Packed with easy-to-understand information and practical advice, you'll learn how to minimize your symptoms and maximize your quality of life. The book concludes with 75 brand new GP-friendly recipes. I have been suffering with Gastroparesis for years and have been really lost trying to find thorough information on it. It answered every imaginable question I had about this disease from medical treatment, symptoms, nutrition, dealing with stress, etc. There are great recipes which is awesome because cooking with this disease has been a big challenge for me.
Also while reading it I feel like I can relate to the author Crystal Saltrelli because she has the disease as well. I definitely recommend this for anyone that is dealing with or knows someone that has Gastroparesis. I have read it twice in the week that I have owned it.
There is so little information for gastroparesis patients, and to have something this comprehensive is an absolute blessing. I would highly recommend this great read to anyone suffering from gastroparesis or a care giver. I hope every GI doctor reads this!!
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I also love her positive attitude, it has already helped me. I have been dealing with gastroparesis for several years now, and reading your book was like finding a friend in a crowd. Your words and questions echoed so much of my experience. Remember, regular exercise helps to improve digestion. Try to keep your day to a routine.
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Added stress brings on increased symptom severity, which may throw off your ability to eat. Regular dental checkups are a must! Stomach acid is damaging to teeth if vomiting, regurgitation or acid reflux is a regular problem. After eating, stay sitting! Or go for an easy walk if you feel up to it. Review all medications with your doctor, especially any over-the-counter purchases. Many medications can slow down digestion. Food odors trigger nausea. Go with a fried-food-free household! Invite the rest of the household to go with cold cuts, outdoor BBQ and low-odor, cooked foods. Also, if you just don't feel hungry, warm broths go down fairly easily and are an excellent source of fluids.
Find low-odor foods that do not trigger your nausea. Shakes and smoothies may be a good choice. Avoid smoking, alcohol, coffee, spicy foods and mints. All of these things can irritate the lining of the stomach, and more acid reflux. Review of Essential Nutrients: Calories - are the units of energy found in our food. Our body converts the protein, carbohydrates, and fats we eat into usable energy, which we measure in calories. To lose weight, we need to eat fewer calories. To gain weight means eating more calories. The average adult needs about 50 to 60 grams of daily protein.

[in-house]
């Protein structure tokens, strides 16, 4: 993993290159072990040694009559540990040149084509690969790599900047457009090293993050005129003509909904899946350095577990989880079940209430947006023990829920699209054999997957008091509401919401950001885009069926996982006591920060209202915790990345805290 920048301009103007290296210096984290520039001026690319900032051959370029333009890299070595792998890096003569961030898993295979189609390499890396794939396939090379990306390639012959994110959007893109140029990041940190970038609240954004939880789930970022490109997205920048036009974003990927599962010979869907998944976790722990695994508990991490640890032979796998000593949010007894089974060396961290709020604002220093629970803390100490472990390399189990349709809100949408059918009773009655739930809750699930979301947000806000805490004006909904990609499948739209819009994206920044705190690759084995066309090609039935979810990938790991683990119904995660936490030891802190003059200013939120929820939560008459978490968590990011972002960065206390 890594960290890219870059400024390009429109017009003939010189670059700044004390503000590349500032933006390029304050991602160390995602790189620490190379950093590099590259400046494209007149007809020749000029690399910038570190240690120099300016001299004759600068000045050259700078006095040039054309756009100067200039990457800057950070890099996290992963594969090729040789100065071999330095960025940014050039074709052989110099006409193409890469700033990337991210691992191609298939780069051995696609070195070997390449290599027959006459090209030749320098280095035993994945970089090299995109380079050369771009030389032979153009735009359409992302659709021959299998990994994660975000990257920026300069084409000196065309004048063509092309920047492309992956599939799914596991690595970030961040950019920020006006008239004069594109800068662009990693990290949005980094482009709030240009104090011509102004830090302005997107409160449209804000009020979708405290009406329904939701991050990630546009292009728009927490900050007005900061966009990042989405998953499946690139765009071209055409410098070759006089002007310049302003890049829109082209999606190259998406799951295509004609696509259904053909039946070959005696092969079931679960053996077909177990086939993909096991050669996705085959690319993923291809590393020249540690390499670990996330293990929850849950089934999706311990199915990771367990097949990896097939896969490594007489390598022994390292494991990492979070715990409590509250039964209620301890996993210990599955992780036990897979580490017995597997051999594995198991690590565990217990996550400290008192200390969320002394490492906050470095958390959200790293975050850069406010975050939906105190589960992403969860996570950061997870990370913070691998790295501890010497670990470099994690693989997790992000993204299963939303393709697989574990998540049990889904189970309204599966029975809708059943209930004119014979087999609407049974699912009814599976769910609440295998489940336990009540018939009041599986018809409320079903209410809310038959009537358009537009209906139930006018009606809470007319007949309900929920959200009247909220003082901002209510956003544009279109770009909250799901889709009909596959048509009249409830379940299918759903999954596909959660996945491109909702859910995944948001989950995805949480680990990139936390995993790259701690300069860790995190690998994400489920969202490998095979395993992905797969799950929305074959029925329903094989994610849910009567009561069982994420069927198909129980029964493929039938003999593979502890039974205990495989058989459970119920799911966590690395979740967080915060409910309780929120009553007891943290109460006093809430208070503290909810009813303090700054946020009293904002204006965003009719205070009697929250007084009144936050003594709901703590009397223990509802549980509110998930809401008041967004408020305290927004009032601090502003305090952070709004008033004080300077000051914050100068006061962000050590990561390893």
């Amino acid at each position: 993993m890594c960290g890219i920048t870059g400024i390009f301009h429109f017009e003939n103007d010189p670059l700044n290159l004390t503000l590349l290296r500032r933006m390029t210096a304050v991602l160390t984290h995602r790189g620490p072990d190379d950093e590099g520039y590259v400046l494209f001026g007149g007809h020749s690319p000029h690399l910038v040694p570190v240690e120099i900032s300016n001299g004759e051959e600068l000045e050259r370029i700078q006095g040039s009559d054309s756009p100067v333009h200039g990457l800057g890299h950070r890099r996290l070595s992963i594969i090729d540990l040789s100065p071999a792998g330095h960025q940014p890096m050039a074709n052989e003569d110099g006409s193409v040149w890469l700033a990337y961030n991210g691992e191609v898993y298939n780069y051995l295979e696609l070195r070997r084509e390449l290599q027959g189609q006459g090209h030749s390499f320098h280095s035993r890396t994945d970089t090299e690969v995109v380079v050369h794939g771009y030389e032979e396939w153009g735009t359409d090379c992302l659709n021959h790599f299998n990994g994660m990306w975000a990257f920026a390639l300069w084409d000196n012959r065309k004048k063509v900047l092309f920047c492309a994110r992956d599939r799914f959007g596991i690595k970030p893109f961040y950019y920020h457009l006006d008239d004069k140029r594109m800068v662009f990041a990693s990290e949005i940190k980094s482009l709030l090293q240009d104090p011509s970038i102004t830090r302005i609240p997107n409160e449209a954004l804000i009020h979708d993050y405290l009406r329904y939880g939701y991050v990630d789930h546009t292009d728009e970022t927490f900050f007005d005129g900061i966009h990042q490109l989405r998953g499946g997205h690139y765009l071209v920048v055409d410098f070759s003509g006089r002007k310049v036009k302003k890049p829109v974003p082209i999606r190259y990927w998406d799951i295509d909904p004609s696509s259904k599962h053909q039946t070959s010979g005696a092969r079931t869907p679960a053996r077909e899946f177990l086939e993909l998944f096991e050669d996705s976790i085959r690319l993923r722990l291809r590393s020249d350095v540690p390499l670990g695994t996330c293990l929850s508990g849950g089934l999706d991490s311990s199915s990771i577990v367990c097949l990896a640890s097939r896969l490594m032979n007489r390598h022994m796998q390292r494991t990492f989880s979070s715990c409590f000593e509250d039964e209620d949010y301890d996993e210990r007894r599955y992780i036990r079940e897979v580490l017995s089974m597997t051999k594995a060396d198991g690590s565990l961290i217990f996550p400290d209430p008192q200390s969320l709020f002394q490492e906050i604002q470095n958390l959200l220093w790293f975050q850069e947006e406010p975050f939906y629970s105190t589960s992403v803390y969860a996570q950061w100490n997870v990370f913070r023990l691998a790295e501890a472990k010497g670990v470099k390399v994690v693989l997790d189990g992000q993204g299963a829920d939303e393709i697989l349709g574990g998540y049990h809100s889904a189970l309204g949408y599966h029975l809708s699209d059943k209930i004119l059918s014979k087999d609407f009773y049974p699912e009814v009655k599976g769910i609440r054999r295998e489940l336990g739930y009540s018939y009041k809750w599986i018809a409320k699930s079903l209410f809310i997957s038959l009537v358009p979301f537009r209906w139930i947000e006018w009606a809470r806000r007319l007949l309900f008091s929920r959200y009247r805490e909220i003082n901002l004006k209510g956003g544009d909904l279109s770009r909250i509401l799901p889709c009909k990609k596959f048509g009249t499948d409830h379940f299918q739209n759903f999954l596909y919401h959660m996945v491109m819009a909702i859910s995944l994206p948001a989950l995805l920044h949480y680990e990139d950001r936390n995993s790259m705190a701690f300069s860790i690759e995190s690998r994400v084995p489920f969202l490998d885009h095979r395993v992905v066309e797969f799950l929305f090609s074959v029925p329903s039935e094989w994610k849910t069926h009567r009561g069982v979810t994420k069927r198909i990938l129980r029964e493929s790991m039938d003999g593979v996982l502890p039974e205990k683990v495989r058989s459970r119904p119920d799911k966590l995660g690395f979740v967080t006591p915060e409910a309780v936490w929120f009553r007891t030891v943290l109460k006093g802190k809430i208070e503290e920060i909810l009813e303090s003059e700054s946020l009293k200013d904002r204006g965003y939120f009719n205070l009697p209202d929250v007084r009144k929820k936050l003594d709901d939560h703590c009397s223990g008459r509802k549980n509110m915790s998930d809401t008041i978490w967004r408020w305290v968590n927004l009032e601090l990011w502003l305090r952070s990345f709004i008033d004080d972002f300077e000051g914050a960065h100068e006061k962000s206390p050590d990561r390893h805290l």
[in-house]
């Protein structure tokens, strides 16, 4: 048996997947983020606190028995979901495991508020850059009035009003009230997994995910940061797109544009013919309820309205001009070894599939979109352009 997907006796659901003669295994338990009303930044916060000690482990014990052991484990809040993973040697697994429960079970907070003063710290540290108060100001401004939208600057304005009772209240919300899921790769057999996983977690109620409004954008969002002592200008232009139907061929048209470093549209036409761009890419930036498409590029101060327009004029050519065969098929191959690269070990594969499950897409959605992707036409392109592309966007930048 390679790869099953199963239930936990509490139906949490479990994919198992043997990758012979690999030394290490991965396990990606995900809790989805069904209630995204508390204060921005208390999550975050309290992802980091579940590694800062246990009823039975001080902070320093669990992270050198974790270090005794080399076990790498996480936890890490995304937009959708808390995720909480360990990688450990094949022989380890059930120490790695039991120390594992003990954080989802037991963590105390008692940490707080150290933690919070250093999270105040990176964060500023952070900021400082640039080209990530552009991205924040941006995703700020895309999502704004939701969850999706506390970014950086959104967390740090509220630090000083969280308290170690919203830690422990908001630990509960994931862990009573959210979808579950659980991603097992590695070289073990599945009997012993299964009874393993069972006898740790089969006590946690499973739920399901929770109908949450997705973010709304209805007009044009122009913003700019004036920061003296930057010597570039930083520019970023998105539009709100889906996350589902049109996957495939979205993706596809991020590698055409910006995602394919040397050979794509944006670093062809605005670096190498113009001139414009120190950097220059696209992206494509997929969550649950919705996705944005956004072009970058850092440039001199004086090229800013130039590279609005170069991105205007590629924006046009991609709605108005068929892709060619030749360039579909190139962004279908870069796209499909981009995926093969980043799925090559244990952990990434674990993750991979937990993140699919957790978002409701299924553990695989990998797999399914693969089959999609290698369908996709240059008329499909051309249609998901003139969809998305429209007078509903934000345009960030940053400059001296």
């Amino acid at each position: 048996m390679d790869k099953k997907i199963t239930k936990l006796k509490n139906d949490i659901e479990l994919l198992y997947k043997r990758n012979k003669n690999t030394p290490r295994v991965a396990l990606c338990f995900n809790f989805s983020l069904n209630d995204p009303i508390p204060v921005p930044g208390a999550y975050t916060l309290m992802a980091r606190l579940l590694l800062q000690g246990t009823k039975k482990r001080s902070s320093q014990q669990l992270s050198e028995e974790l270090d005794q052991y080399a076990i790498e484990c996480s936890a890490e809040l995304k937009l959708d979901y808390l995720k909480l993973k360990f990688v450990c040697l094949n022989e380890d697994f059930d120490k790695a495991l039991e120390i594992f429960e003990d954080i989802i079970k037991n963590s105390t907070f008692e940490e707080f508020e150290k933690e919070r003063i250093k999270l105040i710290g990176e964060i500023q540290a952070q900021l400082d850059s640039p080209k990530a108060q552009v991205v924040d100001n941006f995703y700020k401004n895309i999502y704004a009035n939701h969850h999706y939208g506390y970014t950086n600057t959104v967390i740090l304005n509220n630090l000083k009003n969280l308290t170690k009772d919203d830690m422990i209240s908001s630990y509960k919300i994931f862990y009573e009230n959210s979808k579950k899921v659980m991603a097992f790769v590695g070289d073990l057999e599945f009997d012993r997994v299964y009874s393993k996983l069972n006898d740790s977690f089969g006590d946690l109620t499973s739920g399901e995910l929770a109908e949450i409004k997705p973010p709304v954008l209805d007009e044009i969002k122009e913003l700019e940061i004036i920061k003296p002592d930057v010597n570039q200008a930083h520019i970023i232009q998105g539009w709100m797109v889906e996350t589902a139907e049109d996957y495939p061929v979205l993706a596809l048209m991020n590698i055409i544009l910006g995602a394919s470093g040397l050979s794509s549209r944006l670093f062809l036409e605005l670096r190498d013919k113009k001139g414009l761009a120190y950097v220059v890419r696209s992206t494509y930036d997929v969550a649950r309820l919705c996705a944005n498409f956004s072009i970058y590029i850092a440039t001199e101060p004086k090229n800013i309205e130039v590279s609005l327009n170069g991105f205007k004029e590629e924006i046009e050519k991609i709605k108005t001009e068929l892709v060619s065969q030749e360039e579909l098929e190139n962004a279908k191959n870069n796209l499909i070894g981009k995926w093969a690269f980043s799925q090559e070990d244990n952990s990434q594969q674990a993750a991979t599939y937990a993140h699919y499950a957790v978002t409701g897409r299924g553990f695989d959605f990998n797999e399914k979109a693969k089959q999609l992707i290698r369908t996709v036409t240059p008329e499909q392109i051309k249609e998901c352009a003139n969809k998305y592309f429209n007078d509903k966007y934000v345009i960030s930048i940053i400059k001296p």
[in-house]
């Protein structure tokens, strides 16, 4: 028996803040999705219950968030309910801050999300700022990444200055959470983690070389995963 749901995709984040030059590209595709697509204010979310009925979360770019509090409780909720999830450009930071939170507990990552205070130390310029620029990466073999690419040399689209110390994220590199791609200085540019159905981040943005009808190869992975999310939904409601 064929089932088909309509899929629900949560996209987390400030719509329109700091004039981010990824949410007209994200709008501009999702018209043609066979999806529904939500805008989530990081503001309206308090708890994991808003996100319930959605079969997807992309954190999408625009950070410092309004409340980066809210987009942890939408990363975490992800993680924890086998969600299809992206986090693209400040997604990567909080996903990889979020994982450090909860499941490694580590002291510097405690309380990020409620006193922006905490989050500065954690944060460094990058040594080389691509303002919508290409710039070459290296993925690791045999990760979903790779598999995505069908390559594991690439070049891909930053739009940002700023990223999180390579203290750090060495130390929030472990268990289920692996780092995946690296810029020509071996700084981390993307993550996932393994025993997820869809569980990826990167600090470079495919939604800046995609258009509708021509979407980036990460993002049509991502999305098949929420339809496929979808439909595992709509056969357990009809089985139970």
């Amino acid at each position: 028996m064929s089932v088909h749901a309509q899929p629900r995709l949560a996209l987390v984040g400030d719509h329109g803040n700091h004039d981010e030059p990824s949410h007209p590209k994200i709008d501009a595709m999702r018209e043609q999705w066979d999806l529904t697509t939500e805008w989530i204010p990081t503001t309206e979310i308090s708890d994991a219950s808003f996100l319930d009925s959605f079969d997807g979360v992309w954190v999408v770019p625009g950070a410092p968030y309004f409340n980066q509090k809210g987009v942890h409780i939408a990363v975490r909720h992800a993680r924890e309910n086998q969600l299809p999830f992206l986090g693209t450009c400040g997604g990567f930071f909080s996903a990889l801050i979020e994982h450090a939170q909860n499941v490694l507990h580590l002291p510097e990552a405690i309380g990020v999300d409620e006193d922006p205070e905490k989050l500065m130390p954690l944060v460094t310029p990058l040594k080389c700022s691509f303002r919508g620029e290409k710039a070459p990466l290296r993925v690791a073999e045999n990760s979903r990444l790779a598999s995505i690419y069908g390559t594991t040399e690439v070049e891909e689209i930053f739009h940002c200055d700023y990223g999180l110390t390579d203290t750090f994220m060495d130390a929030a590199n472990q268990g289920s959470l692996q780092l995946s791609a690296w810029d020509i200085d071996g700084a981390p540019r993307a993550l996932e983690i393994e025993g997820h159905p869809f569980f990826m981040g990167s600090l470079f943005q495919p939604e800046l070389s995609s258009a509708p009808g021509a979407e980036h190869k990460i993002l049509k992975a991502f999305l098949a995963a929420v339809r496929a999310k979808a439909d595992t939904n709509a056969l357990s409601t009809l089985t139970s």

Click here to view a table of examples.
From the abundant choices we have, meeting daily carbohydrate needs is easy. All fats, from any source, provide the most concentrated supply of calories. One gram of fat has more than double the calories as an equal amount of protein or carbohydrates. Fat can be a wonderful source of calories in underweight individuals. Eating a wide variety of foods insures that you will get the necessary range of daily nutrients.
Some people with gastroparesis tend to restrict their diets greatly, based upon personal experience gained from learning which foods create fewer symptoms for them. In doing so, you run into problems with vitamin and mineral deficiencies. Ask your doctor or dietitian regarding simple, routine blood work to monitor your vitamin and mineral levels. Vitamin and mineral supplements are best in a chewable or liquid form, and should be done under the guidance of a physician and registered dietitian. The most common nutrient deficiencies seen in patients with gastroparesis are iron, vitamin B12 cyanocobalamin , vitamin D and calcium.
Eating for gastroparesis : guidelines, tips & recipes
Water and Fluids - Anything liquid will supply the body with needed water. People suffering from gastroparesis quickly learn what beverages taste best to them. Persistent vomiting makes staying hydrated difficult. Remember to take sips of simple juices or sodas or any other fluids that is appealing.
What to eat, Idiopathics | Digestive Distress
Many sufferers just want to curl up and not make the effort to grab a drink. Fluid replacement is very important. Volume - Eating enough may be a challenge. Many people with gastroparesis experience a feeling of fullness after a few bites of food; for others, the rapid eating of a large meal - by sheer volume alone - may inhibit stomach emptying.
- What to eat, Idiopathics.
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So, go easy and go slowly with volume. Take frequent "mini-meals", selecting good quality food choices. Solids - In general, liquids - no matter what the nutrient content - will empty from the stomach much more easily than solids. See a list of examples from the table below.